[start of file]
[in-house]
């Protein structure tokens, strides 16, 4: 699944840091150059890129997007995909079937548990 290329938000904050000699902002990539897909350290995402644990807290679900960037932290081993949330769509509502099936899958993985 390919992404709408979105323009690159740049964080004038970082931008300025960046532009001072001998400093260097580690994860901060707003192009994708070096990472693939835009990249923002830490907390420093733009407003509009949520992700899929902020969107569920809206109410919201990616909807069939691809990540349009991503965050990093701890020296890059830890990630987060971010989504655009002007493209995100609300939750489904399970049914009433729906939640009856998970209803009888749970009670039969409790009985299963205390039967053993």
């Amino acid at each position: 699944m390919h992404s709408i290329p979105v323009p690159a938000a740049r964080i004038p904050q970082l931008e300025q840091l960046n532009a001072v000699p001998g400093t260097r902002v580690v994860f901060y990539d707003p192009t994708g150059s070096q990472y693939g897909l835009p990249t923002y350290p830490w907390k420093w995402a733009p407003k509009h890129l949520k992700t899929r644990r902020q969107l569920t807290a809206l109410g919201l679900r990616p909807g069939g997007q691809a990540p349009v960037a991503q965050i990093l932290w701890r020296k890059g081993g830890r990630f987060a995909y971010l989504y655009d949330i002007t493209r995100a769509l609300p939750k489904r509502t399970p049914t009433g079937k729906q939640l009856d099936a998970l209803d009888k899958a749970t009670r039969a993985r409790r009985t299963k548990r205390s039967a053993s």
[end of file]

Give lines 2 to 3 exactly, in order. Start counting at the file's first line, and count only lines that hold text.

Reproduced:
């Protein structure tokens, strides 16, 4: 699944840091150059890129997007995909079937548990 290329938000904050000699902002990539897909350290995402644990807290679900960037932290081993949330769509509502099936899958993985 390919992404709408979105323009690159740049964080004038970082931008300025960046532009001072001998400093260097580690994860901060707003192009994708070096990472693939835009990249923002830490907390420093733009407003509009949520992700899929902020969107569920809206109410919201990616909807069939691809990540349009991503965050990093701890020296890059830890990630987060971010989504655009002007493209995100609300939750489904399970049914009433729906939640009856998970209803009888749970009670039969409790009985299963205390039967053993």
């Amino acid at each position: 699944m390919h992404s709408i290329p979105v323009p690159a938000a740049r964080i004038p904050q970082l931008e300025q840091l960046n532009a001072v000699p001998g400093t260097r902002v580690v994860f901060y990539d707003p192009t994708g150059s070096q990472y693939g897909l835009p990249t923002y350290p830490w907390k420093w995402a733009p407003k509009h890129l949520k992700t899929r644990r902020q969107l569920t807290a809206l109410g919201l679900r990616p909807g069939g997007q691809a990540p349009v960037a991503q965050i990093l932290w701890r020296k890059g081993g830890r990630f987060a995909y971010l989504y655009d949330i002007t493209r995100a769509l609300p939750k489904r509502t399970p049914t009433g079937k729906q939640l009856d099936a998970l209803d009888k899958a749970t009670r039969a993985r409790r009985t299963k548990r205390s039967a053993s």